So sayeth Bruce Bartlett in a discussion of the efforts of the bipartisan panel which recently sent its report and recommendations to the President.
In short, the tax commission proposals are deeply imbalanced politically. Therefore, there is no chance whatsoever that Congress will adopt either one. The Treasury Department and the White House may find some way to salvage a more politically attractive tax reform proposal from the commission report, but unfortunately, they have little to work with.
Bartlett says that recommending the reduction or elimination of mortgage-interest, health-care, and state/local tax deductions in exchange for a tiny reduction in the tax rate is politically un-doable. And he's right.
The perspicacious observer may ask "why?" Why load the 'plan' with THREE political sacred cows? And why then offer only a 10% top-rate decrease in tax? Why maintain the utterly complex IRS Code almost intact?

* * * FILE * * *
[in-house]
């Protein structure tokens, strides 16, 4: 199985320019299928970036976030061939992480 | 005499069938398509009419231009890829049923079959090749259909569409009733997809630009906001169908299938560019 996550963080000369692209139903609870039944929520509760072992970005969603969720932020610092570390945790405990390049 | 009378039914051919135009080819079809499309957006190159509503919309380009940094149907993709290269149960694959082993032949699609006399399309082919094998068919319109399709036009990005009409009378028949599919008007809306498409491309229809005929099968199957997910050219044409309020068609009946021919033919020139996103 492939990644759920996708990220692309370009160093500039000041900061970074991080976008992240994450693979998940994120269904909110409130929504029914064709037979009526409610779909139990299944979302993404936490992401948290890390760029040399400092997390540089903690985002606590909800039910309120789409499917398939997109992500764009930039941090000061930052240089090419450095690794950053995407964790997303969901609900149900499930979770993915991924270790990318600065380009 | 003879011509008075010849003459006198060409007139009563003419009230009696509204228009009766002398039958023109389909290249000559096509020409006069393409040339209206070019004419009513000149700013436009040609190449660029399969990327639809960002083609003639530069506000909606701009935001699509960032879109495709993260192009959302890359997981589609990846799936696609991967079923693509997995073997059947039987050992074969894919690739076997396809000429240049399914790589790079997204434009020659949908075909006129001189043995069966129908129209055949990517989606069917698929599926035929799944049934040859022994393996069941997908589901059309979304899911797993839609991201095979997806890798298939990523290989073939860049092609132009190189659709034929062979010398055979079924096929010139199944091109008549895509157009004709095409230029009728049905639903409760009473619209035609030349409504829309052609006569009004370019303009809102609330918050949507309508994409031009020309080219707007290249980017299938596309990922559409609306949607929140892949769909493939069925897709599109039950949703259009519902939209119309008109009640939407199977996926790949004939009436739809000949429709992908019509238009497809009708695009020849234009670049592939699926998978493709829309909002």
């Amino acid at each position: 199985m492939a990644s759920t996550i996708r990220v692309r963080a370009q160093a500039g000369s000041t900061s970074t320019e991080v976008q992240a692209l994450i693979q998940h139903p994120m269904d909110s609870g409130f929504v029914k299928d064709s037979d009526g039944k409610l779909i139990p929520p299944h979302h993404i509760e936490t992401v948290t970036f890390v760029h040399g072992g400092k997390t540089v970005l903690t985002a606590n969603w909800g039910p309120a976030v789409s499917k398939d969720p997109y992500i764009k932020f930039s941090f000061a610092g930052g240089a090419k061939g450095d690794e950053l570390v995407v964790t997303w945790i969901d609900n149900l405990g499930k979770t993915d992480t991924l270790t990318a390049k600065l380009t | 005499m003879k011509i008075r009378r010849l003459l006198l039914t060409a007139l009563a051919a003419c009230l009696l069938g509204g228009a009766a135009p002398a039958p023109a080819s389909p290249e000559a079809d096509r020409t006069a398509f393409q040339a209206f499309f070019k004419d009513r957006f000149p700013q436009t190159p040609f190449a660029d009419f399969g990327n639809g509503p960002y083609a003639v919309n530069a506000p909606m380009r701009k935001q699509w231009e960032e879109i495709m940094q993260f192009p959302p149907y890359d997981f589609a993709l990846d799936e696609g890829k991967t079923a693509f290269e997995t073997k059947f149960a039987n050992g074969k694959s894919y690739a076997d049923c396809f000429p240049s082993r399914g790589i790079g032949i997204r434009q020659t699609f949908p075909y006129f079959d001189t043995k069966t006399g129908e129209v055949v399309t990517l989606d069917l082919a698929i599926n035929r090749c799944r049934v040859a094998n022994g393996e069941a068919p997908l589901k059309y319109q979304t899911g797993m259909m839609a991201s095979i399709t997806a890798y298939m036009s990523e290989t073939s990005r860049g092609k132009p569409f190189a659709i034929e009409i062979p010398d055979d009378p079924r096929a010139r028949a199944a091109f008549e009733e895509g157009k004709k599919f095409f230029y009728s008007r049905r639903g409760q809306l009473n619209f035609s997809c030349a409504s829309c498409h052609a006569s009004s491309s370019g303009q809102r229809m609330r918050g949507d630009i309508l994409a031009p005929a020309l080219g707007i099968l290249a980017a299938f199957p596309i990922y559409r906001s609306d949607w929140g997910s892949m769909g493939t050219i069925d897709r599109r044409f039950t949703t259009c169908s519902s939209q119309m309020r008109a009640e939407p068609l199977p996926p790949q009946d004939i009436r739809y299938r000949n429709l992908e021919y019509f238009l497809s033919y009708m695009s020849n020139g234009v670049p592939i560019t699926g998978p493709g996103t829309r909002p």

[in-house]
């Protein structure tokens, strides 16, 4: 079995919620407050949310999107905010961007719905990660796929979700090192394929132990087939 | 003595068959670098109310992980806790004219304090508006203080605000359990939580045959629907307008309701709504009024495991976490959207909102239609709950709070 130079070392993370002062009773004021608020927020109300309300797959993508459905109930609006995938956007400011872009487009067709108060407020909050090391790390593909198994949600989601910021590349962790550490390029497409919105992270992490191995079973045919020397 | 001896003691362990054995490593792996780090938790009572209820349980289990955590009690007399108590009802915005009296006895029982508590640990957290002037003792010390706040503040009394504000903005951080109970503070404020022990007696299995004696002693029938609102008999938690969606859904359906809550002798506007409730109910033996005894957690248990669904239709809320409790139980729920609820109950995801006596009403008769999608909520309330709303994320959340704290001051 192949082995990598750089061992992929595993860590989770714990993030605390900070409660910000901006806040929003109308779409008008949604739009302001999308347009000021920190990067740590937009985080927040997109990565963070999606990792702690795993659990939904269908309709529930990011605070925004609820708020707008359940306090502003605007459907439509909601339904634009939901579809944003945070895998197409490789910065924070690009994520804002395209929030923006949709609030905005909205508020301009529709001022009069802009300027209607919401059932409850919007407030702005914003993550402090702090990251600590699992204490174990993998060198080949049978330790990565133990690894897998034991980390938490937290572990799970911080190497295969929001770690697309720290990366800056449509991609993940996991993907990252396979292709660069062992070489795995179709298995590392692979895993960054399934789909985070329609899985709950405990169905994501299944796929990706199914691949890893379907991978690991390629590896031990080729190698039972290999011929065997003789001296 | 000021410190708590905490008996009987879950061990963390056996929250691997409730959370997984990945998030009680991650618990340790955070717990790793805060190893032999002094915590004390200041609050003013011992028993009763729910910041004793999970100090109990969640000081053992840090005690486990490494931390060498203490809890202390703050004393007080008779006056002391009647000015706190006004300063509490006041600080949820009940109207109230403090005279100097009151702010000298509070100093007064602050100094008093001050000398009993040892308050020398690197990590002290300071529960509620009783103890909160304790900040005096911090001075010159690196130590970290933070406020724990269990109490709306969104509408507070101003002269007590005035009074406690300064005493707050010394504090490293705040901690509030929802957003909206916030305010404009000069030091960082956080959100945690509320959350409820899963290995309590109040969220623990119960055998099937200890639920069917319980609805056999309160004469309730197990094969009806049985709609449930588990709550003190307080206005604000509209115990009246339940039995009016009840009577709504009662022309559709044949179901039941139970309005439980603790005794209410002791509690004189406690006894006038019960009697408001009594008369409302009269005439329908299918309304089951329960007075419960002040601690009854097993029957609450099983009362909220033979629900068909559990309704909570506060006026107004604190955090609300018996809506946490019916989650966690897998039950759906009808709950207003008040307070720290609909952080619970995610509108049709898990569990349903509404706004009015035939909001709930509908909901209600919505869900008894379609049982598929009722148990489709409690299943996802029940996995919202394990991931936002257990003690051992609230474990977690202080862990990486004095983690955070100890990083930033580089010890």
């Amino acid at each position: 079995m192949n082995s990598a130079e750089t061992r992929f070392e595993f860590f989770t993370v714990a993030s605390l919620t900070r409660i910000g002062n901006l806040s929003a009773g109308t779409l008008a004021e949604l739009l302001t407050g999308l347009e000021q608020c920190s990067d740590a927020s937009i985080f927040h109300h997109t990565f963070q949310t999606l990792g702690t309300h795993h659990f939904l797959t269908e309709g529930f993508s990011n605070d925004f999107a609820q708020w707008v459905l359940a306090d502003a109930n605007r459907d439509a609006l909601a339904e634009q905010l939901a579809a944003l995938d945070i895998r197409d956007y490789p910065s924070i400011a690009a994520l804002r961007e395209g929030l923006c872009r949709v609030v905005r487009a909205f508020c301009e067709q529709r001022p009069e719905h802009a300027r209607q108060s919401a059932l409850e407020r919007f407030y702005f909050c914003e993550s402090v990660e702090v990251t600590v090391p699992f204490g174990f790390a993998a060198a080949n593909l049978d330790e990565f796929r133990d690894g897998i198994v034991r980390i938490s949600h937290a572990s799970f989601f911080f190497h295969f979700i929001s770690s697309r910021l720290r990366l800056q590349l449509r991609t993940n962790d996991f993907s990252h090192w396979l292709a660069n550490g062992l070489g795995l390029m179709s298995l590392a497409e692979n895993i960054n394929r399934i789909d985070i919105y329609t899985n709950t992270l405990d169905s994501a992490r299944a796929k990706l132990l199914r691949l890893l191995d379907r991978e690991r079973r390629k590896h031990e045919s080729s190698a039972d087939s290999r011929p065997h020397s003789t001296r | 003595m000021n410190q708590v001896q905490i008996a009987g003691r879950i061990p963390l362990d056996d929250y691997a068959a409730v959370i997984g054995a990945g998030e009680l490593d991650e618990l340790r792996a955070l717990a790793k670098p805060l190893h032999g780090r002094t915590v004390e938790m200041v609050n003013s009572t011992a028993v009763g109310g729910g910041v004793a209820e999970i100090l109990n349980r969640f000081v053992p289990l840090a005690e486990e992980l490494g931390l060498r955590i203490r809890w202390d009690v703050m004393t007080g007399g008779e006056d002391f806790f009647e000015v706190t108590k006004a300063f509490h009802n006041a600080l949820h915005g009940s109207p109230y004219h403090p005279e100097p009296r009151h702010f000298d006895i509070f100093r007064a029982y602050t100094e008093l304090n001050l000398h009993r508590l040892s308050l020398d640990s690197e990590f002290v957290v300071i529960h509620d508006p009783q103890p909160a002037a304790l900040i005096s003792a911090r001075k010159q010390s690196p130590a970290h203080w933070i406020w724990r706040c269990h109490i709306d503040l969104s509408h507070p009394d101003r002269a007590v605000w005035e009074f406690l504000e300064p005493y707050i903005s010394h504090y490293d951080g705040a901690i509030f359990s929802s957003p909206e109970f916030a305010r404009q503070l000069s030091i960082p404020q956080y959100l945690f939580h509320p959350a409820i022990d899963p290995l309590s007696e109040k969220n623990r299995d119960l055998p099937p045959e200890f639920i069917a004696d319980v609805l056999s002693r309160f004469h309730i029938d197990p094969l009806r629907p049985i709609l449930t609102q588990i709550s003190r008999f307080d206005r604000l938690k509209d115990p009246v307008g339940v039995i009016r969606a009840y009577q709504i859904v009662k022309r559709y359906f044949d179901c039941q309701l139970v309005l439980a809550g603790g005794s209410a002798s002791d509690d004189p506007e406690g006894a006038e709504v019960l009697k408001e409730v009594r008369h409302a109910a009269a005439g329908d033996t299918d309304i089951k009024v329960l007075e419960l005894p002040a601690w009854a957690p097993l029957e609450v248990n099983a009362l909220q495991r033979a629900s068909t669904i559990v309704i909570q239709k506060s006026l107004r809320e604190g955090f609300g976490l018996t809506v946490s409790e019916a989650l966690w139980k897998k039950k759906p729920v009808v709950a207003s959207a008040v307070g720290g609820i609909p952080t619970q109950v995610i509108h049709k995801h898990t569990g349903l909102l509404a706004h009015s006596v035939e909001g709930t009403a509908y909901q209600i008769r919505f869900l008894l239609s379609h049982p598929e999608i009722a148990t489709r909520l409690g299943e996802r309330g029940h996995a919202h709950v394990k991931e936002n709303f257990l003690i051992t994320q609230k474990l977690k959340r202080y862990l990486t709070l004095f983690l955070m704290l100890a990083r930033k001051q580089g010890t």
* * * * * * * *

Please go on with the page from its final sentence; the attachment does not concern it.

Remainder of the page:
Something smells, and it ain't in Denmark.
Either the panel's charter was flawed, or the panel and others associated with the project, simply do not want to see 'tax reform.' There are far too many intelligent and persuasive people who can make a case for either the Consumption Tax or the Flat Tax who must be asking the same question, and maybe they are coming to the same conclusion: The Feds want to keep the cash-flow and favor the complexity.
In other words, GWB's telling us "fuhgeddaboutit." Thanks, George!
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